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Monthly Archives: May 2017

Dance Performance Inspired By “Hidden Figures” Premiering In Cleveland

Photo by Robert Muller Attendees at the Cleveland Foundation's annual meeting May 10 got a colorful taste of literature in motion. The Tri-C Creative Arts Dance Academy previewed their work, "Hidden," a vibrant period piece inspired by Margot Lee Shetterly’s “Hidden Figures,” our 2017 Anisfield-Wolf Award winner for nonfiction.   Now this coming Friday and Saturday, the academy will present their 2017 Spring Dance Concert, performing “Hidden” in its entirety.    The Creative Arts Dance Academy is a year-round dance program for students ages 4 – 17, and it’s quickly becoming a premier center for dance education in Greater Cleveland. The Cleveland Foundation, our parent organization, supported the expansion of the dance academy’s programming with a $300,000 grant... Read More →

“Good Luck Soup” Documentary Earns National Broadcast For Asian Pacific American Heritage Month

  Set a reminder for the national broadcast premiere of “Good Luck Soup,” a 2016 documentary which tracks the multigenerational story of the Hashiguchi family and the ramifications of the Japanese interment during World War II. The film features a mesmerizing Cleveland family and became a breakout hit at the Cleveland International Film Festival, where it was the Anisfield-Wolf featured movie last year. Filmmaker Matthew Hashiguchi centers “Good Luck Soup” on his grandmother, the 91-year-old matriarch Eva Hashiguchi, who spent three years in an Arkansas internment camp as a teen. Through interviews, historical footage and personal mementos, Hashiguchi chronicles three generations of Asian American life in the aftermath of that deprivation of liberty for some 140,000... Read More →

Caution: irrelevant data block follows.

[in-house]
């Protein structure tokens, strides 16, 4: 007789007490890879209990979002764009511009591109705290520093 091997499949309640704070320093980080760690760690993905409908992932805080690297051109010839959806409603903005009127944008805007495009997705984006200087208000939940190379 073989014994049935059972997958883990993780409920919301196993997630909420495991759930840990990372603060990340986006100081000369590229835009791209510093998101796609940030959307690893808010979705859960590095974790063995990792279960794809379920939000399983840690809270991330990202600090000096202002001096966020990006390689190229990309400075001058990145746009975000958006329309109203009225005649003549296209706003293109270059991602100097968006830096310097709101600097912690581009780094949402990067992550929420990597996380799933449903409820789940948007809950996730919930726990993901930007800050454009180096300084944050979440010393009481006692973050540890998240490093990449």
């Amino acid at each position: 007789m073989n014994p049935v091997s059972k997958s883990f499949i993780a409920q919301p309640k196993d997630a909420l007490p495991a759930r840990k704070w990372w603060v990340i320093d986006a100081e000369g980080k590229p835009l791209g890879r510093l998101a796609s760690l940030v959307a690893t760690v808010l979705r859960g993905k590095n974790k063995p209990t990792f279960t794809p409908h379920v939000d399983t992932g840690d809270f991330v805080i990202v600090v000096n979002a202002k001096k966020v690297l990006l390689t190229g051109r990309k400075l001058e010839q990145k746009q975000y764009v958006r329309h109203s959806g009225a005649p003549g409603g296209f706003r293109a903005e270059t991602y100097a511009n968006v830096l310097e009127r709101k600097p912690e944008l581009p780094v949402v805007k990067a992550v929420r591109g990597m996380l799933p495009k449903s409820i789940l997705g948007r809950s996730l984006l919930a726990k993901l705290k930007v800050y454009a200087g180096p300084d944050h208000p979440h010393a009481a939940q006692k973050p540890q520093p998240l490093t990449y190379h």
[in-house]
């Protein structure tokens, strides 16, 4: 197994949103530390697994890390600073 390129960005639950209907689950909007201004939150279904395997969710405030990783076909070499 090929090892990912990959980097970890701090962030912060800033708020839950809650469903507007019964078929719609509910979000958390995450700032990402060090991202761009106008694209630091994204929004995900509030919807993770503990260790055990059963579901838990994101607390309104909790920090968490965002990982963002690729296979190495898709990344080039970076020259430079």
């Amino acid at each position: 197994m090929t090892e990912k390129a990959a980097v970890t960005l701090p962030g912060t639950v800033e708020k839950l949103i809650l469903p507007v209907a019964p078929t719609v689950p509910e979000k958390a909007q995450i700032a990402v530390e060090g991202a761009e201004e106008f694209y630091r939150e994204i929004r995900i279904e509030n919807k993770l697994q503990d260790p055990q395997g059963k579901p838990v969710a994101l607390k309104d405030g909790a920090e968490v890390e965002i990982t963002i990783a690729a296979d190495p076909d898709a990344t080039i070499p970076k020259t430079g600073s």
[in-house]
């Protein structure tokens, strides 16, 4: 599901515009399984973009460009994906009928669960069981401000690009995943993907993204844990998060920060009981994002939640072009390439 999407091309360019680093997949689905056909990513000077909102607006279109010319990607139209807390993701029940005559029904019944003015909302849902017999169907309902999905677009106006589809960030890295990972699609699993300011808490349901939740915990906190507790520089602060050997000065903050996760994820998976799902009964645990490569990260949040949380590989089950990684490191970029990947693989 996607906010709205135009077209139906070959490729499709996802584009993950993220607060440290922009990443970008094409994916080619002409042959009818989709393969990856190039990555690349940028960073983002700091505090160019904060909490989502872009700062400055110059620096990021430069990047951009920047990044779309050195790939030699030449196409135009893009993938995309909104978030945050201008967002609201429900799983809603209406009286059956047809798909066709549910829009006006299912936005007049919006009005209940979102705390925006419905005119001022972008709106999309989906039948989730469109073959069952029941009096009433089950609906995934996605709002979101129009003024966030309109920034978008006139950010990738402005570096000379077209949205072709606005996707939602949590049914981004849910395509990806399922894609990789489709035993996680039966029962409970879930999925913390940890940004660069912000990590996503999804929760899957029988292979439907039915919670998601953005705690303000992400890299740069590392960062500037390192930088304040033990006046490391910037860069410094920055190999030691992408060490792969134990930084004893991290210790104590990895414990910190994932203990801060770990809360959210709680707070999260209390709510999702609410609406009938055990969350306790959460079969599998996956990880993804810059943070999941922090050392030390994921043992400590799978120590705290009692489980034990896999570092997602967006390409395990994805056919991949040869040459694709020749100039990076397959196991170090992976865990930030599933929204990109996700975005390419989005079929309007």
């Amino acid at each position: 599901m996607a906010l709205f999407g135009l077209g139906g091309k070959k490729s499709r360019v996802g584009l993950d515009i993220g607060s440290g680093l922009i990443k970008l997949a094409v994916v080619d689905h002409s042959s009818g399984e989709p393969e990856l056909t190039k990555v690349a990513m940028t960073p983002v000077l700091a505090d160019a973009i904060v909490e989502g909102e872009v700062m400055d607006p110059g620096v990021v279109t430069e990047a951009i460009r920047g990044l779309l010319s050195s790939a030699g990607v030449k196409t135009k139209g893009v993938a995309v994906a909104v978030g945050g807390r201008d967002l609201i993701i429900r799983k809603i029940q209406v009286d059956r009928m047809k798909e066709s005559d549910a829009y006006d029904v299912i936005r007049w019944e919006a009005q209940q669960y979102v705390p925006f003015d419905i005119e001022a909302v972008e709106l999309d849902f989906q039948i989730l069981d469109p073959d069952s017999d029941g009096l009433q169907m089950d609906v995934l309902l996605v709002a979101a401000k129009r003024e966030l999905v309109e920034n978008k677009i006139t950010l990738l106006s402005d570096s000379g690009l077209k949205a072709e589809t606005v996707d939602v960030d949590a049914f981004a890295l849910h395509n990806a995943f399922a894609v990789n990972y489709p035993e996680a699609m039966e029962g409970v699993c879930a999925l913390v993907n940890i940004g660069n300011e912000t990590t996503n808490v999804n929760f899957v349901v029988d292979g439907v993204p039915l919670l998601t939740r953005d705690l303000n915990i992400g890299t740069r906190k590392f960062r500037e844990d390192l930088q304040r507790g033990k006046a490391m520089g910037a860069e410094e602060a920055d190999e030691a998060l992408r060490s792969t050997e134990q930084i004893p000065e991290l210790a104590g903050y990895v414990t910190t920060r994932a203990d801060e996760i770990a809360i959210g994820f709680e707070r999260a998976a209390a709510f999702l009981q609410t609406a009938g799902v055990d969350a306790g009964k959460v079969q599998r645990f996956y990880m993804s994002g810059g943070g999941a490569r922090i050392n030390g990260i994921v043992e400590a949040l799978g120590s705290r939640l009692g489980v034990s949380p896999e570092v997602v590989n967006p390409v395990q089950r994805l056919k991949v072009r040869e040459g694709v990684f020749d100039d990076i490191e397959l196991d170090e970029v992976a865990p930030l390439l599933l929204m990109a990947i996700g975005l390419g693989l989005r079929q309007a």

REVIEW: t’ai freedom ford’s “how to get over” Is An Urgent Reckoning With The Past

how to get over  -- the debut poetry collection from t’ai freedom ford -- is part instruction manual, part black culture guidebook and part handing the mic to everyone from Harriet Tubman to Rodney King. “Every single word I write is under the auspices of my ancestors,” ford declares.  The Cave Canem graduate gives them their say in 57 poems covering nearly 250 years of pain and beauty. ford, who teaches English in a New York City high school, leans into poetry with urgency—read this and read it now. She divides her book into four sections – Live, Lie, Love, and Die – each building on the architecture of the segment before. The 16 poems that comprise “Die” are the strongest of the collection. If you pick up how to get over, read “autopsy of a not dead father... Read More →
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